What: Meet with a financial planner for free, attend workshops on debt, retirement and savings, meet one on one with a credit expert to pull and review your credit report, learn about resources in your community, eat some food and bring your kids and the whole family!   
What else should I know?You can come and go throughout the day as you please. Meetings with financial planners and credit checks will be done on a first come first serve basis, and we will be signing people up for appointments throughout the day. There will also be Spanish translators available.
Great things to talk to a financial planner about include: 
- How do I start planning for retirement?
- What are good strategies for paying down debt?
- How much of a home or car can I actually afford?
- What are good strategies to make sure I am saving for not just myself, but my children's future?
- and more!


What is the workshop schedule?
Glad you asked! Here it is:


Debt or Savings: How do I choose?


The ABCs of Retirement


Budgeting for Your Dreams


Getting Ready for the  Holidays (with Kids!)


Meet with an expert to pull your credit report or make a financial plan.


I'm in! Do I need to register?
Registration is not necessary, but appreciated. You can do so here.

Financial Education Galorefined


We are teaching our Financial Household Resiliency classes in Tualatin, SE Portland and and at the Lloyd Center. Find a class near you and join us!


Tualatin Library Financial Household Resiliency Series*

Saturday, October 5th 10:30am-12:30pm: Making Ends Meet

Saturday, October 12th 10:30am-12:30pm: Budgeting and Saving

Saturday, October 19th 10:30am-12:30pm:  Hands-On Banking

Saturday, October 26th 10:30am-12:30pm: Building, Repairing and Protecting Credit

*The Tualatin Library is located at 18878 SW Martinazzi Ave, Tualatin, OR 97062. This series is free and open to the public.


Alder Elementary Financial Household Resiliency Series*

Tuesday, October 15th 5:30-8:00 pm: Making Ends Meet
Tuesday, October 22th 5:30-8:00 pm: Budgeting and Saving

Tuesday, October 29th 5:30-8:00 pm:  Hands-On Banking

Tuesday, November 5th 5:30-8:00 pm: Building, Repairing and Protecting Credit

*These classes will be held at Alder Elementary School, 17200 SE Alder St. Childcare and pizza provided! To register, contact the Alder SUN school coordinator at (503) 255-4673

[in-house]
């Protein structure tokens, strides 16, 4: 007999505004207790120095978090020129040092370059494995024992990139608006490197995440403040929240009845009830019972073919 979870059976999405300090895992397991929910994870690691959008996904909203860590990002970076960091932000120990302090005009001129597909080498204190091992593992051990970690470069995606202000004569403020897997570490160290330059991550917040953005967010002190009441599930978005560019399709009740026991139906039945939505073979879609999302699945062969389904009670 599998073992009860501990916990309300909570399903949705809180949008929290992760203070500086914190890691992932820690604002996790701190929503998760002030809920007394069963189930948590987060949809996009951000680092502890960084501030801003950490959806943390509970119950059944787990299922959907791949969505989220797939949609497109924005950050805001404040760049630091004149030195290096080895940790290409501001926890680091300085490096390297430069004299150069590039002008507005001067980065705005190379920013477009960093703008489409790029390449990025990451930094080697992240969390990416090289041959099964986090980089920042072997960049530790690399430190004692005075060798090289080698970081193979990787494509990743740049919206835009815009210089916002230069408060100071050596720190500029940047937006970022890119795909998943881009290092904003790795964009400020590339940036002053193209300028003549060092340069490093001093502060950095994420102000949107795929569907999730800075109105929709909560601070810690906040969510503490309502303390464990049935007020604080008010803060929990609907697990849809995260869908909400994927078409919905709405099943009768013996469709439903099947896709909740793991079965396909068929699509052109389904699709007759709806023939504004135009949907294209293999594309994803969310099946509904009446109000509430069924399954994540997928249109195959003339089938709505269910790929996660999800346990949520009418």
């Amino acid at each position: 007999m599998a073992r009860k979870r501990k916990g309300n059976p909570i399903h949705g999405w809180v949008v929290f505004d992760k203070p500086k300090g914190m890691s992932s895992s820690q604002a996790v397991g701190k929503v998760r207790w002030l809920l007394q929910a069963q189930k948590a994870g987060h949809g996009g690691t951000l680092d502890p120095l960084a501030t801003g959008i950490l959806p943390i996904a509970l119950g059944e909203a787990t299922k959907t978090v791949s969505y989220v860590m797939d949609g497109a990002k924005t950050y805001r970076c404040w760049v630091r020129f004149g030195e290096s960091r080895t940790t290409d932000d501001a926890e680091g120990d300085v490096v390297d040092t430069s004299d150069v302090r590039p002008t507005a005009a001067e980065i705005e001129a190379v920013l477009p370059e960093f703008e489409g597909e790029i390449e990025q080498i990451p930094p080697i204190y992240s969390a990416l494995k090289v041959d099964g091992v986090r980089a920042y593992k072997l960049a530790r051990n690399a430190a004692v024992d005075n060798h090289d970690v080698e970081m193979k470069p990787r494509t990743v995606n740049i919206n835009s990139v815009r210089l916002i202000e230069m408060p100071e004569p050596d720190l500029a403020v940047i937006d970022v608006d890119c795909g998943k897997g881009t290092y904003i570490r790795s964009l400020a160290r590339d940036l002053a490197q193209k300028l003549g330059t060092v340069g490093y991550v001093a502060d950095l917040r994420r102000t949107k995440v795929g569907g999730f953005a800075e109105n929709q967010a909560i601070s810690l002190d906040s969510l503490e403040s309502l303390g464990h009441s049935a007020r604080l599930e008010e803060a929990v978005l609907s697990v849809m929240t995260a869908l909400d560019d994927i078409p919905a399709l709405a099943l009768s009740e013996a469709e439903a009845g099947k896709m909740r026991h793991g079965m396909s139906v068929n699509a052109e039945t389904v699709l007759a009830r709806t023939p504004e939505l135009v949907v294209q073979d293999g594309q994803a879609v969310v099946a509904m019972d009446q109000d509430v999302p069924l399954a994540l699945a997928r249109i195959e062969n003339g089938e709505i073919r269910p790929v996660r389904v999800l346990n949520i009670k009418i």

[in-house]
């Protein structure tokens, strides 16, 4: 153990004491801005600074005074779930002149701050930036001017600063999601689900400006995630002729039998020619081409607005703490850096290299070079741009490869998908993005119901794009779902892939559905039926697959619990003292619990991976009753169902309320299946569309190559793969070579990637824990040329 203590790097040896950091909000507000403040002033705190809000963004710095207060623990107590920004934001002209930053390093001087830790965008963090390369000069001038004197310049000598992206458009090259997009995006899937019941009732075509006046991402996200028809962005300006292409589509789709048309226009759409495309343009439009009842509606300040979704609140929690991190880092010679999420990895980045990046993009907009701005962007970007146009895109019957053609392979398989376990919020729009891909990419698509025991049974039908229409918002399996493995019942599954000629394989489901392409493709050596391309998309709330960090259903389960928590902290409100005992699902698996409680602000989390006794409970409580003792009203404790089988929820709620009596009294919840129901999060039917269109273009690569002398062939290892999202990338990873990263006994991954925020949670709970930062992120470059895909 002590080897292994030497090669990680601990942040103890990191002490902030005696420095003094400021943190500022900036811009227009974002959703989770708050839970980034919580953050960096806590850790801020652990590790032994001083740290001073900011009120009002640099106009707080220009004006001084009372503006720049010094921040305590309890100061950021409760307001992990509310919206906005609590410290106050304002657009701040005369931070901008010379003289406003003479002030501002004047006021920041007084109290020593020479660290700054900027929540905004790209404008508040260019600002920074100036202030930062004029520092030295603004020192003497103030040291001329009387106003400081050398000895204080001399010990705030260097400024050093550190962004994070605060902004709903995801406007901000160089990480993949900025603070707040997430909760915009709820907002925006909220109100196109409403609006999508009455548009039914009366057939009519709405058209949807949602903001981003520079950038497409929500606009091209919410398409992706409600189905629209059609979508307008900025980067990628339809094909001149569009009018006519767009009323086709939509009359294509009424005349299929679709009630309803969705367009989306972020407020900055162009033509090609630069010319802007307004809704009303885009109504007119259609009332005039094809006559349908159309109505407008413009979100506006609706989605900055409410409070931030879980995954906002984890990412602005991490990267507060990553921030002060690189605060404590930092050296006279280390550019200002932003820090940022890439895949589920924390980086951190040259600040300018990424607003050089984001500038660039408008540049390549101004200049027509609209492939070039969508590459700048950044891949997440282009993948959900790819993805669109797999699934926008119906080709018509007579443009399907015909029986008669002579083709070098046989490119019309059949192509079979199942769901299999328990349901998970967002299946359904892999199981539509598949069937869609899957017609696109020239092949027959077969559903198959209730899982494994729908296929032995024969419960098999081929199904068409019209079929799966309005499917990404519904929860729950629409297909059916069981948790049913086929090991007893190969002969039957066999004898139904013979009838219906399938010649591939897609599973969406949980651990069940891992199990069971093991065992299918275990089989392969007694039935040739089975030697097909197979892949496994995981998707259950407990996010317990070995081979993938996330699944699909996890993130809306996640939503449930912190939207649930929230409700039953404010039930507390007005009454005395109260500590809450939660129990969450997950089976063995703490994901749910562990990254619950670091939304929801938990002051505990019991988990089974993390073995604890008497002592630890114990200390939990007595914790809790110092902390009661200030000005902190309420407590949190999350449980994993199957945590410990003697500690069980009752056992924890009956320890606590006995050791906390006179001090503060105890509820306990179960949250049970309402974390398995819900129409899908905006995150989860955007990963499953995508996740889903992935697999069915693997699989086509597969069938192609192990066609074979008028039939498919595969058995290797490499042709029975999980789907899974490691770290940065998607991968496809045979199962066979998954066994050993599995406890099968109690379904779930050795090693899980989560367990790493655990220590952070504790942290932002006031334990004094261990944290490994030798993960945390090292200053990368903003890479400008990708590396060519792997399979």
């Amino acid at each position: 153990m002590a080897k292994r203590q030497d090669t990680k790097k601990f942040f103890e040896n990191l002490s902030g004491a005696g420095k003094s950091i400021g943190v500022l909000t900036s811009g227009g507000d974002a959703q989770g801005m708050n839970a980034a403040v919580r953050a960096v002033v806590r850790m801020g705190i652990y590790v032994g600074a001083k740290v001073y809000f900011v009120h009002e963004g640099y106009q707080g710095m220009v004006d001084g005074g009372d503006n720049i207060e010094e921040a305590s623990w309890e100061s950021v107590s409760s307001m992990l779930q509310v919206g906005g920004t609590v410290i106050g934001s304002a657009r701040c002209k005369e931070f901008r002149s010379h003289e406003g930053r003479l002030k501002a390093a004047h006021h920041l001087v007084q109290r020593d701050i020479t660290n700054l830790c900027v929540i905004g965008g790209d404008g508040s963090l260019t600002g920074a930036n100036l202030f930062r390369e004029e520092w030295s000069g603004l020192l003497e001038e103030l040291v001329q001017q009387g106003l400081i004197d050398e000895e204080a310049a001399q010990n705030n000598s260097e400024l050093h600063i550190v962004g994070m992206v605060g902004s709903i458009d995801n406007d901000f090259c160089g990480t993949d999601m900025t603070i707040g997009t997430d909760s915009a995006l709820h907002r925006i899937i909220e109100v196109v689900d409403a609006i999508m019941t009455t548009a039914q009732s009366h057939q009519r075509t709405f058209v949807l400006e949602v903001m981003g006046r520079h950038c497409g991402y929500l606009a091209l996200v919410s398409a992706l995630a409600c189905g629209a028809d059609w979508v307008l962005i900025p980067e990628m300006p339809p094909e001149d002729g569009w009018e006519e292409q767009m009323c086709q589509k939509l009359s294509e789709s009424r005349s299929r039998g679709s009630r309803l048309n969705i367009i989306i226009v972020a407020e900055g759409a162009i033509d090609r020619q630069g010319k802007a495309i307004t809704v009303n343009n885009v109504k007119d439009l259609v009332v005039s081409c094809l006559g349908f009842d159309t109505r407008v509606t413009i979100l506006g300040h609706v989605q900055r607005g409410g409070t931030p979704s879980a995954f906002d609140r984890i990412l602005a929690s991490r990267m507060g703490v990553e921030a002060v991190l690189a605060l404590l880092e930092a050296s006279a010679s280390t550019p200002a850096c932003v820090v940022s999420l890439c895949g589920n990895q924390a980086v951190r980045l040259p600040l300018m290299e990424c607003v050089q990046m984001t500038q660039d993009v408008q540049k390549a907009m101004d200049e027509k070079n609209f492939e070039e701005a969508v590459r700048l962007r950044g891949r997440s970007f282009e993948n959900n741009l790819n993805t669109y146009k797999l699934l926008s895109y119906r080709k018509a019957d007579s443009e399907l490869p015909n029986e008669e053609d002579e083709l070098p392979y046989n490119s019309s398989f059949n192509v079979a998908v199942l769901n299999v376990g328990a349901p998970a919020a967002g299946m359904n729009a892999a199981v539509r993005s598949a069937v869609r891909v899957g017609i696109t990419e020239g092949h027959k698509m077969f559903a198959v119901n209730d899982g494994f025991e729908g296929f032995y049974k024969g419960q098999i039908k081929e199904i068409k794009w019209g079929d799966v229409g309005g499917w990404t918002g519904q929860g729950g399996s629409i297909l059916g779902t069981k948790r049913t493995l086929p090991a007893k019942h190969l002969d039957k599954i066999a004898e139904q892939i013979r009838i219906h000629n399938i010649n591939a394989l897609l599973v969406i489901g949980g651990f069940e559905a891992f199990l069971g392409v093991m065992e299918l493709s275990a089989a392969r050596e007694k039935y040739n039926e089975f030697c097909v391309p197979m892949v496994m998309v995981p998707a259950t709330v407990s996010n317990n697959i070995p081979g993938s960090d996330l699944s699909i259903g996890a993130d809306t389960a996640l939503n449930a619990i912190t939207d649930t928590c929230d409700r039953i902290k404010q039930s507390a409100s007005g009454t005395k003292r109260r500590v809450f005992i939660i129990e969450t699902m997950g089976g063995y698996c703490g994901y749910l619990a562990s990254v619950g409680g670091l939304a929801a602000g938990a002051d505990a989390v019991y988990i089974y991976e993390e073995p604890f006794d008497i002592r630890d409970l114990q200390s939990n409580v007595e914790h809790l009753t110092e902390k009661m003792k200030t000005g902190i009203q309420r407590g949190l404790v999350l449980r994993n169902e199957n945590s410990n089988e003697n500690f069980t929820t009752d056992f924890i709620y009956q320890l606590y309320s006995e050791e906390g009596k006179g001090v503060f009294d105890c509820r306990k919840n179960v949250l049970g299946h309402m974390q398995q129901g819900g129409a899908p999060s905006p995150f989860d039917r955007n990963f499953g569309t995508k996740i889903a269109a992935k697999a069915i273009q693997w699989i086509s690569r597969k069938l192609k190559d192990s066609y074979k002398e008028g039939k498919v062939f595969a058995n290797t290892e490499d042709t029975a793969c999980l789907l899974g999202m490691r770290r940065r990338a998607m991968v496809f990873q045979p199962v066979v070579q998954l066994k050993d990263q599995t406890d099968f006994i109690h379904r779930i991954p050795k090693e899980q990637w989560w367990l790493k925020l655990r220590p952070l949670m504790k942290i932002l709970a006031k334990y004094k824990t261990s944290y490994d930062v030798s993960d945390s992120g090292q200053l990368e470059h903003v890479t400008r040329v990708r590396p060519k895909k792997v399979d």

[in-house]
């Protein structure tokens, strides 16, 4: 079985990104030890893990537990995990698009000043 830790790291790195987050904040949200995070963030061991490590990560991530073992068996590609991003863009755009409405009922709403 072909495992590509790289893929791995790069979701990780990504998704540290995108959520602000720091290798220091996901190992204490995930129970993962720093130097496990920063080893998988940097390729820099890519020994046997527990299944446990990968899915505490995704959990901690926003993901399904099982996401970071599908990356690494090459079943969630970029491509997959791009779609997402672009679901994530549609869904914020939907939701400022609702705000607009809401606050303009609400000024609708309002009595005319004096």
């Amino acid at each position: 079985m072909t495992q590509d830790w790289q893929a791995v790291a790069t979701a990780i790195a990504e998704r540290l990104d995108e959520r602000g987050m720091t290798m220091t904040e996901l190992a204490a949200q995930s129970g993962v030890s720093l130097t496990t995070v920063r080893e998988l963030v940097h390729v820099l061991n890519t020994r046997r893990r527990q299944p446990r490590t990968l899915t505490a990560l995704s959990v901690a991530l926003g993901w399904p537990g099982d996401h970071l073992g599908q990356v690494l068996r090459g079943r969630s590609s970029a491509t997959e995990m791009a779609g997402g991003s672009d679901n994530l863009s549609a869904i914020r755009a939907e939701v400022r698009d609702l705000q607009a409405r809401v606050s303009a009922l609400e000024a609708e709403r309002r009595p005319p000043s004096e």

October Financial Household Resiliency Series*

Tuesday,October 22nd, 5:30-7:30 pm: Making Ends Meet

Tuesday, October 29th, 5:30-7:30 pm: Budgeting and Saving

Tuesday, November 5th, 5:30-7:30 pm:  Hands-On Banking

Tuesday, November 12th, 5:30-7:30 pm: Building, Repairing and Protecting Credit


November Friday Morning Financial Household Resiliency Series*

Friday,November 1st, 10:00am-12:00pm: Making Ends Meet

Friday, November 8th10:00am-12:00pm:Budgeting and Saving

Friday, November 15th10:00am-12:00pm: Hands-On Banking

Friday, November 22th10:00am-12:00pm: Building, Repairing and Protecting Credit


*These classes will be held at our Lloyd Center office on the 3rd floor of the Lloyd Center Mall (between Nordstroms and the food court), 2010 Lloyd Center.The classes can be taken individually or as a series. They are $5 each and $15 for all four classes. Fee waivers are available for those who qualify.  Register here or call or email Misha at (503)-249-5205/

For Our Borrowers

Money treeAre You Receiving Your Payment Reminders?

If you chose to receive your payment reminders by email, make sure that they are coming to your inbox and not your junk mail. If you would like to change the way that you receive reminders (by mail, by email, or by phone call) let us know! Call Misha at 503-249-5205.

How to Make Your Loan Payment
  • You can mail your payment by check or money order to Innovative Changes, 2010 Lloyd Center, Portland, OR 97232.
  •  You can sign up for us to automatically deduct your payment from your bank account each month. Contact us if you would like to do this at 503-249-5205.  
  • You can drop off your payment (check, money order, or cash) at the Lloyd Center, 3rd Floor, Suite 2010 (2010 Lloyd Center Mall, Portland, OR 97232) Mon-Fri, 9 am-5 pm, or drop it through our mail slot on other days/times. 
  • You can also pay via PayPal by following directions on our website here. Please note, it asks you to fill in a donation amount, but this is not a donation, it will go towards your loan payment.             

We Are Here to Help!  


Are you having trouble making your payment this month, or afraid that it might be a little late? Let us know! We understand that unexpected events and expenses can make it hard to keep your finances on track, and Innovative Changes wants to be there for you in such cases. Innovative Changes is flexible and willing to work with our borrowers to satisfy loan obligations, and in return we ask for honest and timely communication. Remember, if you know your payment is going to be late, let us know ahead of time and we might be able to avoid charging a late fee or sending out a late notice.